Purpose: To report the efficacy of a single intravitreal bevacizumab injection alone or in combination with intravitreal triamcinolone acetonide versus macular laser photocoagulation (MPC) as primary treatment of diabetic macular edema (DME).
Methods: In this randomized, three-arm clinical trial, 103 eyes of 97 patients with clinically significant DME and no previous treatment were enrolled. The eyes were randomly assigned to one of three study arms: the intravitreal bevacizumab (IVB) group, patients who received 1.25 mg of intravitreal bevacizumab (37 eyes); the IVB/IVT group, patients who received 1.25 mg of intravitreal bevacizumab and 2 mg of intravitreal triamcinolone (33 eyes); and the MPC group, patients who underwent focal or modified grid laser (33 eyes). Primary outcome measure was change in visual acuity.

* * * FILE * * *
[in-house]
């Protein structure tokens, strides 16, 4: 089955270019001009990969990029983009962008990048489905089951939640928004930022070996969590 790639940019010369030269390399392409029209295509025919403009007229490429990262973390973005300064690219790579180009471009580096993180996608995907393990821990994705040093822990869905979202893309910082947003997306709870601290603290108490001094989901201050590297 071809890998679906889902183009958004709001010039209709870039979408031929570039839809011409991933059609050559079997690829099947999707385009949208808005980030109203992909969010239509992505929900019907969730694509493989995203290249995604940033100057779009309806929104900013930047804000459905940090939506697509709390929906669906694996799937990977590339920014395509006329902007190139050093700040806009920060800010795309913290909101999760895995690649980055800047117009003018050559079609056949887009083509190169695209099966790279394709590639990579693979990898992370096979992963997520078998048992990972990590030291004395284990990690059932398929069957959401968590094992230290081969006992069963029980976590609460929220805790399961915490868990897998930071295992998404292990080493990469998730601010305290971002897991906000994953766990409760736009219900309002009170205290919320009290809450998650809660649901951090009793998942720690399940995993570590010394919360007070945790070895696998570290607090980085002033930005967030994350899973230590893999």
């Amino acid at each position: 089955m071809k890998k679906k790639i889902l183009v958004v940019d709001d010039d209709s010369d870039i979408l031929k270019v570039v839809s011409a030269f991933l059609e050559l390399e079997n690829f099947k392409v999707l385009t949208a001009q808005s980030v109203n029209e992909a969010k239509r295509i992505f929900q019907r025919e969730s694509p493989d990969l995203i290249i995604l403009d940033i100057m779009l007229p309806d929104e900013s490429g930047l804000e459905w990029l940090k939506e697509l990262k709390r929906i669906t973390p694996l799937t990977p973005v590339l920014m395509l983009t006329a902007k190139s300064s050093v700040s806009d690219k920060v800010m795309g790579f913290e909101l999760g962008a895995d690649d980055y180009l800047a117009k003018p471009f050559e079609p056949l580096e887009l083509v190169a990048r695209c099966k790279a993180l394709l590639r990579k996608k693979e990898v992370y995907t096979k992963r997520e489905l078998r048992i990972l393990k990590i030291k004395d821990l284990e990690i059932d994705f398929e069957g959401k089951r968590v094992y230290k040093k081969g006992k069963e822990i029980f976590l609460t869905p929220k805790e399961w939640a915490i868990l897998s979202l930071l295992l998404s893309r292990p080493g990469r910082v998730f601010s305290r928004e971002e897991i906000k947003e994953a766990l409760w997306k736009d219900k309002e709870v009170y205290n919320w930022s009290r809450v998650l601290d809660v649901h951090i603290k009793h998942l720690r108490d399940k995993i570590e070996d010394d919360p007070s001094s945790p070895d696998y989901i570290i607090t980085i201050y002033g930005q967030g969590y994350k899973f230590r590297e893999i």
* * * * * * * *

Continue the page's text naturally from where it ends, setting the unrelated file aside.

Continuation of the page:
Results: Visual acuity changes +/- SD at 12 weeks were -0.22 +/- 0.23, -0.13 +/- 0.31, and + 0.08 +/- 0.31 logarithm of the minimal angle of resolution in the IVB, IVB/IVT, and MPC groups, respectively. The marginal regression model based on generalized estimating equation analysis demonstrated that the visual acuity changes in the groups were statistically significant at both 6 weeks (P < 0.0001) and 12 weeks (P = 0.024). The significant treatment effect was demonstrated at both 6 weeks and 12 weeks in the IVB group and only at 6 weeks in the IVB/IVT group. Significant central macular thickness (CMT) reduction was observed in eyes in the IVB and IVB/IVT groups only up to 6 weeks; however, CMT changes were not significant in the groups.
Conclusion: Up to 12 weeks, intravitreal bevacizumab treatment of patients with DME yielded better visual outcome than laser photocoagulation, although it was not associated with a significant decrease in CMT. No further beneficial effect of intravitreal triamcinolone could be demonstrated. Further clinical trials with longer follow-up are required to evaluate the long-term visual outcomes and complication profiles after primary treatment with such medications.